By Charles Matthews

Saturday, June 25, 2011

17. Bleak House, by Charles Dickens, pp. 609-637

Chapter 38: A Struggle through Chapter 39: Attorney and Client

Esther returns to Bleak House and her housekeeping duties, but she has some business in London to take care of once she gets things in order. She stops to see Caddy as a "pretext for this visit," and finds her supervising the apprentices in the dancing school -- "it seemed such a curious thing to be apprenticed to the trade of dancing," Esther observes. She doesn't seem to notice that this attitude resembles that of Caddy's mother, who, Caddy says, "thinks there is something absurd in my having married a dancing master." But Esther does find her way through a kind of moral approbation: "I conscientiously believed, dancing-master's wife though she was, and dancing-mistress though in her limited ambition she aspired to be, she had struck out a natural, wholesome, loving course of industry that was quite as good as a Mission." (And perhaps just as useful as being housekeeper to an eccentric bachelor? I sometimes feel the urge to smack Esther.)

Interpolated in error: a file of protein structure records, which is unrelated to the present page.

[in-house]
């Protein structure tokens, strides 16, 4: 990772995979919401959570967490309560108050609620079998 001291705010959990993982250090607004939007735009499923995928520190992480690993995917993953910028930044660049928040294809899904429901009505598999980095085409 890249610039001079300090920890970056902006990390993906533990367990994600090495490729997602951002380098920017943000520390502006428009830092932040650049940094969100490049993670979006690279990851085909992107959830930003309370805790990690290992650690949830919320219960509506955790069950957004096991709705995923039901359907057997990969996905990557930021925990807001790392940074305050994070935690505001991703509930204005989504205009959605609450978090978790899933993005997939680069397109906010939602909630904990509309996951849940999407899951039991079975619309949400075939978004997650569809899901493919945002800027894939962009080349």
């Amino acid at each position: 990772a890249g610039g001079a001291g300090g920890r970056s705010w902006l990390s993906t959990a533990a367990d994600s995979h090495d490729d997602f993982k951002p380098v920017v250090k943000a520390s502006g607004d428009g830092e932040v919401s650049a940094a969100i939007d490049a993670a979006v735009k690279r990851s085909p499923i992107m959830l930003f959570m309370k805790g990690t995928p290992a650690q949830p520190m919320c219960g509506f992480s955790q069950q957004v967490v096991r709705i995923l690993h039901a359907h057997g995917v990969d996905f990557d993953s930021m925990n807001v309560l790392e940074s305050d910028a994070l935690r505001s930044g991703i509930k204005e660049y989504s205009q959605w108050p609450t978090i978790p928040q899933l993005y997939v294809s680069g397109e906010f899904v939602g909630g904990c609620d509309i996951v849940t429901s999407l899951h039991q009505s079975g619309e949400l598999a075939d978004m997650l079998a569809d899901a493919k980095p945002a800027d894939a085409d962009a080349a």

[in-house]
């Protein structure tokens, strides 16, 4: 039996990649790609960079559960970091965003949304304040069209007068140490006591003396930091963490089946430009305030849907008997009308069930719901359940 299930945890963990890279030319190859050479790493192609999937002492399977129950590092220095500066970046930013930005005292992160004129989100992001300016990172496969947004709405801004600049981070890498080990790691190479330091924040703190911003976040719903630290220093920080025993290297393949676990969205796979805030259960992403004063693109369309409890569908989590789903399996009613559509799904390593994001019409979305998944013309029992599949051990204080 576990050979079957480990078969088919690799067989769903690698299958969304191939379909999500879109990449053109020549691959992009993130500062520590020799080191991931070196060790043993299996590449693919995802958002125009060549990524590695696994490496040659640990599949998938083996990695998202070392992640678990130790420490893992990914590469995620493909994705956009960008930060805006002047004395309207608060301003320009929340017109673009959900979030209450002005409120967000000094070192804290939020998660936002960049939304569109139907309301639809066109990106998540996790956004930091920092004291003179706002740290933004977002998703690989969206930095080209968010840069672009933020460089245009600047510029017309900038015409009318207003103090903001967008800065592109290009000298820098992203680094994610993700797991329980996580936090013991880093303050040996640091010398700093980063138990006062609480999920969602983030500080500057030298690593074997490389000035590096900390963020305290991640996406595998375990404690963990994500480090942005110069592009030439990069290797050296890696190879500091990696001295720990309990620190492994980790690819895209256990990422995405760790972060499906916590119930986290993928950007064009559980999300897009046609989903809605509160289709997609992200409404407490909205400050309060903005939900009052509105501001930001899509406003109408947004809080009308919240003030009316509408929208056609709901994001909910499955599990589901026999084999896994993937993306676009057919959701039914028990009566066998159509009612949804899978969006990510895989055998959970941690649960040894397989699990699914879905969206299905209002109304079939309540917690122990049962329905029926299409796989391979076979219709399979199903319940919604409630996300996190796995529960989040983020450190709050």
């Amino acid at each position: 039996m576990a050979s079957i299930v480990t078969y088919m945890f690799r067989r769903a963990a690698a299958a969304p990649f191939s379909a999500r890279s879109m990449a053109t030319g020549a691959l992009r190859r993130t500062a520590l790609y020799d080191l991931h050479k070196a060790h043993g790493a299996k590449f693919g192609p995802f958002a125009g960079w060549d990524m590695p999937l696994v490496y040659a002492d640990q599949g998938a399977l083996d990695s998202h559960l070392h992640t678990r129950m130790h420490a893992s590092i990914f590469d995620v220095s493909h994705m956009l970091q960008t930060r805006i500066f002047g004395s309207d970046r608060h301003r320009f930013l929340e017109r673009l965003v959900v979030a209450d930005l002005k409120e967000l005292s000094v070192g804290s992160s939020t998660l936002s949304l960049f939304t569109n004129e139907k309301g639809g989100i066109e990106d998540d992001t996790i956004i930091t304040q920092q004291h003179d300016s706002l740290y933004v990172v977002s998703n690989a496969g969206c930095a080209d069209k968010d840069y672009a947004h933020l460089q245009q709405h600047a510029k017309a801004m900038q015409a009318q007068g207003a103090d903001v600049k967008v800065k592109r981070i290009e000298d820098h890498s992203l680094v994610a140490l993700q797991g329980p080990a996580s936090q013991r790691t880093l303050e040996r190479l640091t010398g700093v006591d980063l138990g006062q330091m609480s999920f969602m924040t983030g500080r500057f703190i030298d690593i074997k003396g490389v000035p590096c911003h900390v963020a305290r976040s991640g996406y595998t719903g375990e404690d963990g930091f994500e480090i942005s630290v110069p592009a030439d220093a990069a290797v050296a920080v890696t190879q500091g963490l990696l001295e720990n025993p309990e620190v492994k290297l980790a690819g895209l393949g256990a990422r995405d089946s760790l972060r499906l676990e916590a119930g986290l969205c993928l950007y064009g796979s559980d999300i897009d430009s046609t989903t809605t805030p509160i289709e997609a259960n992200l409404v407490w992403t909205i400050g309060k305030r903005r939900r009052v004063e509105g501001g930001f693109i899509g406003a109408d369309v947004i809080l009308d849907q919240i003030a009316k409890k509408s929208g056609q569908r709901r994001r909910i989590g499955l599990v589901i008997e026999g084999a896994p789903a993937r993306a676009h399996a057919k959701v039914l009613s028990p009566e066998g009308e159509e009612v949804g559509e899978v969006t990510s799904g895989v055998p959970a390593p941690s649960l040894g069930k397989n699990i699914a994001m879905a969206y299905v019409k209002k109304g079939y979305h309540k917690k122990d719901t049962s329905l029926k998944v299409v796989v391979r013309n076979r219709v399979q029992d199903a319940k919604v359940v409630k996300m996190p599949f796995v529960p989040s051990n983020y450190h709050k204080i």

She also finds that Mr Jellyby and the elder Turveydrop have taken up with each other, Mr Jellyby being at the least a good listener. "That old Mr Turveydrop should ever, in the chances and changes of life, have come to the rescue of Mr Jellyby from Borrioboola-Gha, appeared to me to be one of the pleasantest of oddities."

But now we come to her real mission in London: She is there to see Guppy. "I could hardly have believed that anybody could in a moment have turned so red, or changed so much, as Mr Guppy did when I now put up my veil." And having used her disfigurement to dissuade Guppy from any further pursuit of her, she now also asks him to cease any efforts to discover her parentage: "I am acquainted with my personal history; and I have it in my power to assure you that you never can advance my welfare by such means."